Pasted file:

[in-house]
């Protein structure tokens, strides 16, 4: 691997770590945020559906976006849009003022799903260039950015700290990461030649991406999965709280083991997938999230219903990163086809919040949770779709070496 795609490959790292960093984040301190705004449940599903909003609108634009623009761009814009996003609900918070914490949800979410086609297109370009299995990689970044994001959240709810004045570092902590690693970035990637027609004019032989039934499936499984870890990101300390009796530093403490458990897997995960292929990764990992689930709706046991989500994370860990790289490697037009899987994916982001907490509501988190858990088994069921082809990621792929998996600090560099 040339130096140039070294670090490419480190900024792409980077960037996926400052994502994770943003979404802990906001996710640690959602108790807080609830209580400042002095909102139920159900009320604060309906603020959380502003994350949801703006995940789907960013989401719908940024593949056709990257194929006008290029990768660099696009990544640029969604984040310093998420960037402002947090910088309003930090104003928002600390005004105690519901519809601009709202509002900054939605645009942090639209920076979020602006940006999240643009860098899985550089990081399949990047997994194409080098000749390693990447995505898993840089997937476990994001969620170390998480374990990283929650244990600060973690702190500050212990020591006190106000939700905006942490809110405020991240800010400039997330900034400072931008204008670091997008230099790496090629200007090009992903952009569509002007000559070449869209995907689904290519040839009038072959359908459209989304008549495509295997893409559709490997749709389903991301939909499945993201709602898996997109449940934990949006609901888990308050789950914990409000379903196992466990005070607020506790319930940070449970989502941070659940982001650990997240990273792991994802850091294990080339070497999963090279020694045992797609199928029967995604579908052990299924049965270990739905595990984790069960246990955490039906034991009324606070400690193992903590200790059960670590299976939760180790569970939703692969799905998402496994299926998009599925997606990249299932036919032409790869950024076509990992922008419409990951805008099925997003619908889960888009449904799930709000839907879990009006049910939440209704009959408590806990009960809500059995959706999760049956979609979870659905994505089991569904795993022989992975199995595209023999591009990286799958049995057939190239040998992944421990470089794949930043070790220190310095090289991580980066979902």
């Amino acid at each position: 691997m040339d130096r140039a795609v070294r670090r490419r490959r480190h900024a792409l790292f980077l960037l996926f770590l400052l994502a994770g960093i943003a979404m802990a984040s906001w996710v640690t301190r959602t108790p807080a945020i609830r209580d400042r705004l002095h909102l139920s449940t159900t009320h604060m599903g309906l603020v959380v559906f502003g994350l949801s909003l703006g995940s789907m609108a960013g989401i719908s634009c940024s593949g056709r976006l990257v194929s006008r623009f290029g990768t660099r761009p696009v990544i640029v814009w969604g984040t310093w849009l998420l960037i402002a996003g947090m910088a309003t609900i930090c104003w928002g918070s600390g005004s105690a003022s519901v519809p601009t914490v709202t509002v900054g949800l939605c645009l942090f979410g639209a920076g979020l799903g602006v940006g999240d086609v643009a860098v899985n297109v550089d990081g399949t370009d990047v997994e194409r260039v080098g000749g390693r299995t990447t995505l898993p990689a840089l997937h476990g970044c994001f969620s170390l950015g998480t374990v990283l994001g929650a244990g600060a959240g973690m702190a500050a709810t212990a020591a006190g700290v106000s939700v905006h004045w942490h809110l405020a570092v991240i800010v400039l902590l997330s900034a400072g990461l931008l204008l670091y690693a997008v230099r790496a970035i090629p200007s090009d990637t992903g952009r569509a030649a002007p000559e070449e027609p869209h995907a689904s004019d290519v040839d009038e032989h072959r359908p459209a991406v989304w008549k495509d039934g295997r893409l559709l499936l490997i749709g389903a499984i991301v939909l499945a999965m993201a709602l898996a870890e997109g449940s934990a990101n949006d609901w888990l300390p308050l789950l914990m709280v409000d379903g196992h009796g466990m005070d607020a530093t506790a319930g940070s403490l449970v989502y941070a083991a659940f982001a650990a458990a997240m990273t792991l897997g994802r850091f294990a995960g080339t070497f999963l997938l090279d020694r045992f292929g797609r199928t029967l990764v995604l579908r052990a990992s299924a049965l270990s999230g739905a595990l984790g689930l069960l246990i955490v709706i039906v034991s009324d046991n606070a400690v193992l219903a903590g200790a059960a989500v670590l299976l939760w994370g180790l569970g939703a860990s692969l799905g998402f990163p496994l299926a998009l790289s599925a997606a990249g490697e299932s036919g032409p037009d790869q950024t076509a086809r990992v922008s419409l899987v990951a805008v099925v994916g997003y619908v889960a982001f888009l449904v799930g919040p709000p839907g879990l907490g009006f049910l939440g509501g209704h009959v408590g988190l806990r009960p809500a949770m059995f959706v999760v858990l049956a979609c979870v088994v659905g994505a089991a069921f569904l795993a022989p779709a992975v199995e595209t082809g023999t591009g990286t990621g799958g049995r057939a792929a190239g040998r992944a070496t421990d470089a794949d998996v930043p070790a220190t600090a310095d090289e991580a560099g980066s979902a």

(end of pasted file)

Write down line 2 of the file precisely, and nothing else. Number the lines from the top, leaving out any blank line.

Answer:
């Protein structure tokens, strides 16, 4: 691997770590945020559906976006849009003022799903260039950015700290990461030649991406999965709280083991997938999230219903990163086809919040949770779709070496 795609490959790292960093984040301190705004449940599903909003609108634009623009761009814009996003609900918070914490949800979410086609297109370009299995990689970044994001959240709810004045570092902590690693970035990637027609004019032989039934499936499984870890990101300390009796530093403490458990897997995960292929990764990992689930709706046991989500994370860990790289490697037009899987994916982001907490509501988190858990088994069921082809990621792929998996600090560099 040339130096140039070294670090490419480190900024792409980077960037996926400052994502994770943003979404802990906001996710640690959602108790807080609830209580400042002095909102139920159900009320604060309906603020959380502003994350949801703006995940789907960013989401719908940024593949056709990257194929006008290029990768660099696009990544640029969604984040310093998420960037402002947090910088309003930090104003928002600390005004105690519901519809601009709202509002900054939605645009942090639209920076979020602006940006999240643009860098899985550089990081399949990047997994194409080098000749390693990447995505898993840089997937476990994001969620170390998480374990990283929650244990600060973690702190500050212990020591006190106000939700905006942490809110405020991240800010400039997330900034400072931008204008670091997008230099790496090629200007090009992903952009569509002007000559070449869209995907689904290519040839009038072959359908459209989304008549495509295997893409559709490997749709389903991301939909499945993201709602898996997109449940934990949006609901888990308050789950914990409000379903196992466990005070607020506790319930940070449970989502941070659940982001650990997240990273792991994802850091294990080339070497999963090279020694045992797609199928029967995604579908052990299924049965270990739905595990984790069960246990955490039906034991009324606070400690193992903590200790059960670590299976939760180790569970939703692969799905998402496994299926998009599925997606990249299932036919032409790869950024076509990992922008419409990951805008099925997003619908889960888009449904799930709000839907879990009006049910939440209704009959408590806990009960809500059995959706999760049956979609979870659905994505089991569904795993022989992975199995595209023999591009990286799958049995057939190239040998992944421990470089794949930043070790220190310095090289991580980066979902």